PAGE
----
Monday Morsel - Be Safe!

Protect your time online

Early last week (before Halloween) I saw a Target commercial about holiday shopping. Once I got over the shock of the fact that it was still October and the ad centered on December holidays, I realized that turning the calendar page into November seems to indicate that we’re in holiday mode. If you’re starting to shift into that frame of mind, chances are that your holiday to-do list includes sending greetings, shopping, shipping and tracking, and making travel plans – all online.

Criminals are well aware that this is a busy time for online activity and they’re ready to take advantage. My Dad used to tell me that a lock just keeps an honest person honest, and not everybody’s honest. That means that sometimes you have to think like the criminals and take some precautions. There are lots of experts who make an excellent living fighting cyber crime. While I’m not one of those experts, there are a few ordinary things we all can do to protect our time online. In today’s Monday Morsel, let’s discuss five simple things you can do to protect yourself and others from cyber harm.

1. Don’t get too personal

Have you ever Googled yourself or considered the information that’s available to the general public through your Facebook profile or other social media information? It’s staggering when you consider the wealth of information out there. Criminals use this information to personalize scams or to get to know your routines. For example, if they notice you support a particular charity or retailer, that information can be used in fake solicitations, advertisements, or discount offers that ultimately compromise your security. This is called a "phishing scam" and is social engineering at its worst.

You also may want to reconsider the personal nature of some of the things you post, like when you’ll be on vacation, when your baby was born, or what time you come and go on the average day.

Finally, if you use Facebook, review your privacy settings. They don’t make it easy, but within Privacy, you can control who can search for your profile and if your profile is included in public search results.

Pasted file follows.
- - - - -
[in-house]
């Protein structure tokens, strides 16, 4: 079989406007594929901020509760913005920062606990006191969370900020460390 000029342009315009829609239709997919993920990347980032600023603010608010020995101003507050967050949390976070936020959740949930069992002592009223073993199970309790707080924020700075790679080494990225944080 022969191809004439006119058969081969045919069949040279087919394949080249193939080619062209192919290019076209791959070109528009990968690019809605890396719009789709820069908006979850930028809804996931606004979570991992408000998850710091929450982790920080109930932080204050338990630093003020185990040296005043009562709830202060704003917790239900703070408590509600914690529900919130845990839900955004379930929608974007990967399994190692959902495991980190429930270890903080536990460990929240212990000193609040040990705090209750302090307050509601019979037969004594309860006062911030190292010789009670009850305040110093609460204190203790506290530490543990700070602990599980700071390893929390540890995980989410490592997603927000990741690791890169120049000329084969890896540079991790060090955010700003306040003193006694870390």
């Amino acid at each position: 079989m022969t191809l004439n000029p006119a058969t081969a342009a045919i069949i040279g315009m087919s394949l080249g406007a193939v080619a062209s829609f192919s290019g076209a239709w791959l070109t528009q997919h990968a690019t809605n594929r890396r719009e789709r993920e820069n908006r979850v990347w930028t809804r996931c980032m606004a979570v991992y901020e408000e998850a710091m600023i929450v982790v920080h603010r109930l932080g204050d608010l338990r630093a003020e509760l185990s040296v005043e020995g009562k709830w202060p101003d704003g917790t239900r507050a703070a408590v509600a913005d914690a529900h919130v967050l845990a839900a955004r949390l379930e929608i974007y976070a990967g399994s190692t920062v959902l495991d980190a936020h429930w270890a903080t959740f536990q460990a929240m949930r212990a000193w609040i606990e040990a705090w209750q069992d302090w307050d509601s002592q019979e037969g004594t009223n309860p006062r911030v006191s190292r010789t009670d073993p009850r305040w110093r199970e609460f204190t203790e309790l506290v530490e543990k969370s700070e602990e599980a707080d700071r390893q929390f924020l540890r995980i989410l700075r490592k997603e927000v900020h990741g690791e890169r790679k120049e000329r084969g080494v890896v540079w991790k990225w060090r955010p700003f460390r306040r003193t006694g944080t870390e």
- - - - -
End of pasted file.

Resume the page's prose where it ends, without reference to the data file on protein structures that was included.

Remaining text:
2. Monitor your online spending

I don’t mean for budgetary reasons – that’s another morsel!

Many things happen behind the scenes when you buy something online, from the next steps that occur to the way your information is retained. Remember that when you make an online purchase, the payment information you entered may be stored somewhere. If you can, designate one card for online purchases. If you use PayPal, consider a special account that you use only for PayPal activity and ensure that account is not linked to your primary accounts. That insulates your main accounts in the event of a breach. And don’t consider yourself a worrywart if you check your online banking activity regularly. It’s easier to resolve fraudulent activity when it first occurs than after a few statement cycles have passed.

3. Check the rep

Big companies in different industries spend millions of dollars every year gaining your trust, although we’re not always aware of what they’re doing. When it comes to online shopping, we’re much more trusting and that can lead to trouble.

Generally speaking, you have the best online shopping experiences when you stick to known and reputable retailers. These retailers have experience around customer service, fulfillment, and returns – and, more importantly, are successful because they guard their customers’ information. Factor a retailer’s reputation into your decision about where to place an order.

In addition, if you’re buying from an online auction site (e.g. eBay) or a specialty site that features individual sellers (e.g. eBay or Amazon), take a look at the seller feedback before you buy and use your best judgment before you order.

4. Learn to recognize spam and phishing

Both spam and phishing are carried out over e-mail systems. Spam is the term used to describe e-mails from unsolicited sources, like the junk mail you receive at home. Spam is sometimes just an ad but sometimes it’s malicious. My rule of thumb is: Never open an attachment on an unsolicited e-mail, and be very careful about opening attachments from sources you do recognize. Your friend's email address may have been compromised and sending you malicious attachments.

Phishing is an attempt to trick you into revealing sensitive information, like bank account or credit card information. Most of us hear about phishing via e-mail, but it also occurs over the phone or by mail. When you receive an authentic looking e-mail, double-check it with a critical eye. Check where the links go before you click on them and check the senders real email address. Both of these steps can most often be accomplished by hovering your pointer over links in the message. Don’t hesitate to delete a phishy e-mail! Remember, banks don’t e-mail you asking you to follow a link and log in.

5. Take a breath

It is a great life lesson that things go wrong when you’re in a hurry. If you think about it, isn’t the morning when you’re running late always the morning when something goes wrong? When you’re hurried – and harried – you’re less like to take the precautions you should and more likely to fall victim. Take your time and remember that the holiday season isn’t about ticking things off your to-do list.

If you’d like to discuss these or other ways you can protect yourself from cyber harm, give me a call. Have a great week!